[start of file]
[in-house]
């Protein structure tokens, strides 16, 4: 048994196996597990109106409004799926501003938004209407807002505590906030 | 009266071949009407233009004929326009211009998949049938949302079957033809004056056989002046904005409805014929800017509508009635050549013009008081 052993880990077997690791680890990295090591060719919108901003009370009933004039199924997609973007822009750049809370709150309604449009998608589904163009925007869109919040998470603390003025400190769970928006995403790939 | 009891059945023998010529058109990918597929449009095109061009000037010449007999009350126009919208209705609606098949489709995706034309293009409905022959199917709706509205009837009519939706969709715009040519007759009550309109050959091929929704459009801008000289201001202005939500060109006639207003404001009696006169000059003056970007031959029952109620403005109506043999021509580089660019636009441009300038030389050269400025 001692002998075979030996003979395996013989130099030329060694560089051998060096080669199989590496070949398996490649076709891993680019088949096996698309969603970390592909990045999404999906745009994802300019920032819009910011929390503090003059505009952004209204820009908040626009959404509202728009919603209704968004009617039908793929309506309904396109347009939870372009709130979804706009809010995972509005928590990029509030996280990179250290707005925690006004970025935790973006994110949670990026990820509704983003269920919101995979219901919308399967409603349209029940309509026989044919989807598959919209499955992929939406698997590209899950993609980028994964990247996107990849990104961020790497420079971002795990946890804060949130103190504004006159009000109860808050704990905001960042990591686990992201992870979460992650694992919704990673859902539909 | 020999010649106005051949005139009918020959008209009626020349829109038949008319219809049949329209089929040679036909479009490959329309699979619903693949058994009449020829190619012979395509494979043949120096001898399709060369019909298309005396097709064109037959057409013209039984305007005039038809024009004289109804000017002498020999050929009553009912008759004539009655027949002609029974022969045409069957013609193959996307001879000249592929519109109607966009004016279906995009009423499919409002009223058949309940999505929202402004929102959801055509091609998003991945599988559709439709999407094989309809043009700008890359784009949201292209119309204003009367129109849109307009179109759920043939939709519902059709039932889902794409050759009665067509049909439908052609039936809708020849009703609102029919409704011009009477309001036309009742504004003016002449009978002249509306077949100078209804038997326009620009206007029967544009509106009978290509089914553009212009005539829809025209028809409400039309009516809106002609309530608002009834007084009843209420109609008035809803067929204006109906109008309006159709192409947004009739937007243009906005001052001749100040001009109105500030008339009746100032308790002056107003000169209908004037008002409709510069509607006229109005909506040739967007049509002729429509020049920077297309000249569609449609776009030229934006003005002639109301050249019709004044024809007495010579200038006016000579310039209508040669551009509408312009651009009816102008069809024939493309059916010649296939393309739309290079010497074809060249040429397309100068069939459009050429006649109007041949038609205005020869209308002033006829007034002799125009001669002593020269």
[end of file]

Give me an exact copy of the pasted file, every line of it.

[in-house]
């Protein structure tokens, strides 16, 4: 048994196996597990109106409004799926501003938004209407807002505590906030 | 009266071949009407233009004929326009211009998949049938949302079957033809004056056989002046904005409805014929800017509508009635050549013009008081 052993880990077997690791680890990295090591060719919108901003009370009933004039199924997609973007822009750049809370709150309604449009998608589904163009925007869109919040998470603390003025400190769970928006995403790939 | 009891059945023998010529058109990918597929449009095109061009000037010449007999009350126009919208209705609606098949489709995706034309293009409905022959199917709706509205009837009519939706969709715009040519007759009550309109050959091929929704459009801008000289201001202005939500060109006639207003404001009696006169000059003056970007031959029952109620403005109506043999021509580089660019636009441009300038030389050269400025 001692002998075979030996003979395996013989130099030329060694560089051998060096080669199989590496070949398996490649076709891993680019088949096996698309969603970390592909990045999404999906745009994802300019920032819009910011929390503090003059505009952004209204820009908040626009959404509202728009919603209704968004009617039908793929309506309904396109347009939870372009709130979804706009809010995972509005928590990029509030996280990179250290707005925690006004970025935790973006994110949670990026990820509704983003269920919101995979219901919308399967409603349209029940309509026989044919989807598959919209499955992929939406698997590209899950993609980028994964990247996107990849990104961020790497420079971002795990946890804060949130103190504004006159009000109860808050704990905001960042990591686990992201992870979460992650694992919704990673859902539909 | 020999010649106005051949005139009918020959008209009626020349829109038949008319219809049949329209089929040679036909479009490959329309699979619903693949058994009449020829190619012979395509494979043949120096001898399709060369019909298309005396097709064109037959057409013209039984305007005039038809024009004289109804000017002498020999050929009553009912008759004539009655027949002609029974022969045409069957013609193959996307001879000249592929519109109607966009004016279906995009009423499919409002009223058949309940999505929202402004929102959801055509091609998003991945599988559709439709999407094989309809043009700008890359784009949201292209119309204003009367129109849109307009179109759920043939939709519902059709039932889902794409050759009665067509049909439908052609039936809708020849009703609102029919409704011009009477309001036309009742504004003016002449009978002249509306077949100078209804038997326009620009206007029967544009509106009978290509089914553009212009005539829809025209028809409400039309009516809106002609309530608002009834007084009843209420109609008035809803067929204006109906109008309006159709192409947004009739937007243009906005001052001749100040001009109105500030008339009746100032308790002056107003000169209908004037008002409709510069509607006229109005909506040739967007049509002729429509020049920077297309000249569609449609776009030229934006003005002639109301050249019709004044024809007495010579200038006016000579310039209508040669551009509408312009651009009816102008069809024939493309059916010649296939393309739309290079010497074809060249040429397309100068069939459009050429006649109007041949038609205005020869209308002033006829007034002799125009001669002593020269």